You can read 19 more articles this month
England’s A&E services have suffered their worst summer for a decade — and winter promises to be no better.
Government cuts and axing of nursing posts left almost a million patients waiting for treatment for more than four hours — the maximum waiting target — an NHS report revealed yesterday.
The number is three times higher than Labour’s last year in government and the report said that England’s major A&E departments missed the government’s four-hour target in 41 of the last 52 weeks.
And 172,266 A&E patients were kept on trolleys between four and 12 hours waiting for beds — 47 per cent higher than the previous year. Meanwhile, 219 A&E patients waited more than 12 hours on trolleys, more than double the previous year.
Labour laid the blame squarely at the door of Health Secretary Jeremy Hunt.
Shadow health secretary Andy Burnham said: “Jeremy Hunt has been in post for one year and we now have figures to show that those 12 months have been the worst in a decade in A&E.”
He said the statistics were “damning” and Mr Hunt had caused “the first summer A&E crisis in living memory.”
One poll found two-thirds of voters believe there is a crisis, with patients at risk, and blamed cuts for staff shortages, while another found 90 per cent of nurses in acute and emergency care believe that pressures on A&E services are endangering patients.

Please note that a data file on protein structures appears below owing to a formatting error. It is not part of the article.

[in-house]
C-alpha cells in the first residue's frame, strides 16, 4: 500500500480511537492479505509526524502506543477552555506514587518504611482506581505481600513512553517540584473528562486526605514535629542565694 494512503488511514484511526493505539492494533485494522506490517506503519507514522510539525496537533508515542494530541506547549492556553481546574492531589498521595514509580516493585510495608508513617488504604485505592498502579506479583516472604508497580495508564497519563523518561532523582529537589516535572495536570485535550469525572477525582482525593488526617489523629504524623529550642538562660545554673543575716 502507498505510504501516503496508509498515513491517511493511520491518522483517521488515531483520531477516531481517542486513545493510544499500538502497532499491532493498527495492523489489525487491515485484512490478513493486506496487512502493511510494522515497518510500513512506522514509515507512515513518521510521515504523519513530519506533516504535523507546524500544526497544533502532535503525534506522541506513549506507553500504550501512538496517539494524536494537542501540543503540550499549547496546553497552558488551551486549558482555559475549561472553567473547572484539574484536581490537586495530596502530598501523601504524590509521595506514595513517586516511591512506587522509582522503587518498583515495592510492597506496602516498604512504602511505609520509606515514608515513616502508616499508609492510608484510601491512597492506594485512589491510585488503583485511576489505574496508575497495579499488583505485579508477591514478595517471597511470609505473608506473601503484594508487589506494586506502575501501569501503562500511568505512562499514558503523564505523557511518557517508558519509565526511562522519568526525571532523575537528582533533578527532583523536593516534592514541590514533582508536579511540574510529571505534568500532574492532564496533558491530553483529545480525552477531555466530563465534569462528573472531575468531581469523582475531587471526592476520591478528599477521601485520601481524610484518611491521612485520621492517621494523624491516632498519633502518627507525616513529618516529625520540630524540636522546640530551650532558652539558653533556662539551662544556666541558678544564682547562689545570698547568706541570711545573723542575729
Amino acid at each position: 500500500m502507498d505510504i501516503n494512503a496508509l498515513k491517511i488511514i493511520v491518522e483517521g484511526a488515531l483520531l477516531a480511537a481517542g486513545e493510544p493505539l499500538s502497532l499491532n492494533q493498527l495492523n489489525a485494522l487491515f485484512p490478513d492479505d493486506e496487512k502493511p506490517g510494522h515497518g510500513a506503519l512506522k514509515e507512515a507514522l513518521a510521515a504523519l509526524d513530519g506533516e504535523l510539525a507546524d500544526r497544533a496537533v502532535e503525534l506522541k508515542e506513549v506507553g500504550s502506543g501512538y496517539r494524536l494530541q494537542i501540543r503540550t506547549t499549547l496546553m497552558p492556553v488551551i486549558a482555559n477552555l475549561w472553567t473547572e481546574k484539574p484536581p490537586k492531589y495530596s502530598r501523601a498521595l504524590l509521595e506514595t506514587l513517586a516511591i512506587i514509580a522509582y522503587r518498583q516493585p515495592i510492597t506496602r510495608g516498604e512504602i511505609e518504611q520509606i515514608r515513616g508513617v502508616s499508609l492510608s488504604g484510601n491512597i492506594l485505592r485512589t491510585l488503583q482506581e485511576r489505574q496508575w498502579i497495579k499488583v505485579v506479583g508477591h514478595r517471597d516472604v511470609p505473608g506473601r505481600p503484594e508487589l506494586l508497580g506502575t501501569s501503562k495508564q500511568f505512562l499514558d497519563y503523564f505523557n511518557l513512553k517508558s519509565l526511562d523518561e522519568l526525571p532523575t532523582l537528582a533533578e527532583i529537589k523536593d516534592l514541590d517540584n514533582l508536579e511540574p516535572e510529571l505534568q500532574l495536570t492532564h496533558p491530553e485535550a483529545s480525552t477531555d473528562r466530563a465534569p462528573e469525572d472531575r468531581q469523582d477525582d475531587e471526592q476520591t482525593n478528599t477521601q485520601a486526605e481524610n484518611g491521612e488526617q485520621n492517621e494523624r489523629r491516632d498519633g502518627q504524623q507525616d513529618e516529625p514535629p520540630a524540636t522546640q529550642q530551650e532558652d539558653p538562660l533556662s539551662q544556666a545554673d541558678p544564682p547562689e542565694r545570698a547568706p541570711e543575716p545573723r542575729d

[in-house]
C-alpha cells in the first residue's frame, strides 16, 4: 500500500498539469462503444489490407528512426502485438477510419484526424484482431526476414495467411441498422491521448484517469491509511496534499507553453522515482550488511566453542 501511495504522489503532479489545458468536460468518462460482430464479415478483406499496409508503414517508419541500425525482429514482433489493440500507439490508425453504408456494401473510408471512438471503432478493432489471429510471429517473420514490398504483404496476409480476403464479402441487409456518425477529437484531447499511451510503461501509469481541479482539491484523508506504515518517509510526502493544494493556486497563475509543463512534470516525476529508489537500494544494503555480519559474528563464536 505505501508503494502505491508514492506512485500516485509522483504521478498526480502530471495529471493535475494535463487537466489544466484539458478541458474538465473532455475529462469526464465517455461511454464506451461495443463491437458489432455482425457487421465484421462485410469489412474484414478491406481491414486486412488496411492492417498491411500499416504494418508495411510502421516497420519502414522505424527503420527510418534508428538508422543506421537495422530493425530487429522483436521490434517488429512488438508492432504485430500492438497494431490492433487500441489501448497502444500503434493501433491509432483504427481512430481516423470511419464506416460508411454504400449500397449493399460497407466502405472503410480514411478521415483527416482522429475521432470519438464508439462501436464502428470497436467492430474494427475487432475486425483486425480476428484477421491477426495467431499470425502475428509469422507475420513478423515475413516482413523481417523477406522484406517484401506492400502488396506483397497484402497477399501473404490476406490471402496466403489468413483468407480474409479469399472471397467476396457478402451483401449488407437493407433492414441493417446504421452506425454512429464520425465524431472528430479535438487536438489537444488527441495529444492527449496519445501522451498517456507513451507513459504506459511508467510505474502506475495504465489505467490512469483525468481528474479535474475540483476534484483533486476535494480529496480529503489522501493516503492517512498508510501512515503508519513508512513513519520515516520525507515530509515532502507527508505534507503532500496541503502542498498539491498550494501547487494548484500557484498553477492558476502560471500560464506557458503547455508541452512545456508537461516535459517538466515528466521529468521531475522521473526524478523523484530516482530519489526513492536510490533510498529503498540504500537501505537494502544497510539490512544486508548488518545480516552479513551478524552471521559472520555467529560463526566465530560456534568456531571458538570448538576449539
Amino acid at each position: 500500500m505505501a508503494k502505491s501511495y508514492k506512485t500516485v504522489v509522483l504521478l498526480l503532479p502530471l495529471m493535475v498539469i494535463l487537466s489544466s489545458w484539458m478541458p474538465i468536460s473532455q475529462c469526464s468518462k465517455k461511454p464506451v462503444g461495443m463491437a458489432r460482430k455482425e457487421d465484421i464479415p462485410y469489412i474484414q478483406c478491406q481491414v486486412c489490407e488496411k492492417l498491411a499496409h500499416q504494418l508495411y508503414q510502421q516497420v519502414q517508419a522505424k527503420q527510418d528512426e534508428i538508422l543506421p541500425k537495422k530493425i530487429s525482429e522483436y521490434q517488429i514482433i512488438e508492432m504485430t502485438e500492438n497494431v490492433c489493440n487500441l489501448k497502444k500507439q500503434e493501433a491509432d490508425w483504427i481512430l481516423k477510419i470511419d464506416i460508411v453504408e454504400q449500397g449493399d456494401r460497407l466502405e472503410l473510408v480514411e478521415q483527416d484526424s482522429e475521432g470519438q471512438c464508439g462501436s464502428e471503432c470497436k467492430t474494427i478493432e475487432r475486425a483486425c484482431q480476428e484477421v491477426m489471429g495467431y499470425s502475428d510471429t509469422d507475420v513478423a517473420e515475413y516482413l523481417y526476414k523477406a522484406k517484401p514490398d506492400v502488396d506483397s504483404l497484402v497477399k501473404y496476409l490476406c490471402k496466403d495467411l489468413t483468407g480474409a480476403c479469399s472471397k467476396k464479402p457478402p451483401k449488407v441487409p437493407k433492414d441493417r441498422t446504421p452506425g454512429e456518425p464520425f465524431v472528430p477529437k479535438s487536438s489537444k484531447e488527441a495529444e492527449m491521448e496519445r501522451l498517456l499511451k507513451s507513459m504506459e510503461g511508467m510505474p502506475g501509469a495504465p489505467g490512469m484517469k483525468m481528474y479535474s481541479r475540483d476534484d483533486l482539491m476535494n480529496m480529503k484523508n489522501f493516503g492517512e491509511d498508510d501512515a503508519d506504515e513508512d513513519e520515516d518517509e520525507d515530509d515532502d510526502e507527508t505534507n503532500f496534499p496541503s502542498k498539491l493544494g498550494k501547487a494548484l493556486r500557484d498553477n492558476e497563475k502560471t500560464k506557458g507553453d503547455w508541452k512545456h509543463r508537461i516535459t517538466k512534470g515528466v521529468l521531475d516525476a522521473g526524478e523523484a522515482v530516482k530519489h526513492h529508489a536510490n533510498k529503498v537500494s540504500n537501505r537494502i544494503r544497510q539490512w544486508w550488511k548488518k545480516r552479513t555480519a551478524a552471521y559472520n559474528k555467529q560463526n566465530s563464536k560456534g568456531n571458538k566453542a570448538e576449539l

You can’t buy a revolution, but you can help the only daily paper in Britain that’s fighting for one by joining the 501 club.
Just £5 a month gives you the opportunity to win one of 17 prizes, from £25 to the £501 jackpot.
By becoming a 501 Club member you are helping the Morning Star cover its printing, distribution and staff costs — help keep our paper thriving by joining!
You can’t buy a revolution, but you can help the only daily paper in Britain that’s fighting for one by become a member of the People’s Printing Press Society.
The Morning Star is a readers’ co-operative, which means you can become an owner of the paper too by buying shares in the society.
Shares are £1 each — though unlike capitalist firms, each shareholder has an equal say. Money from shares contributes directly to keep our paper thriving.
Some union branches have taken out shares of over £500 and individuals over £100.
You can’t buy a revolution, but you can help the only daily paper in Britain that’s fighting for one by donating to the Fighting Fund.
The Morning Star is unique, as a lone socialist voice in a sea of corporate media. We offer a platform for those who would otherwise never be listened to, coverage of stories that would otherwise be buried.
The rich don’t like us, and they don’t advertise with us, so we rely on you, our readers and friends. With a regular donation to our monthly Fighting Fund, we can continue to thumb our noses at the fat cats and tell truth to power.
Donate today and make a regular contribution.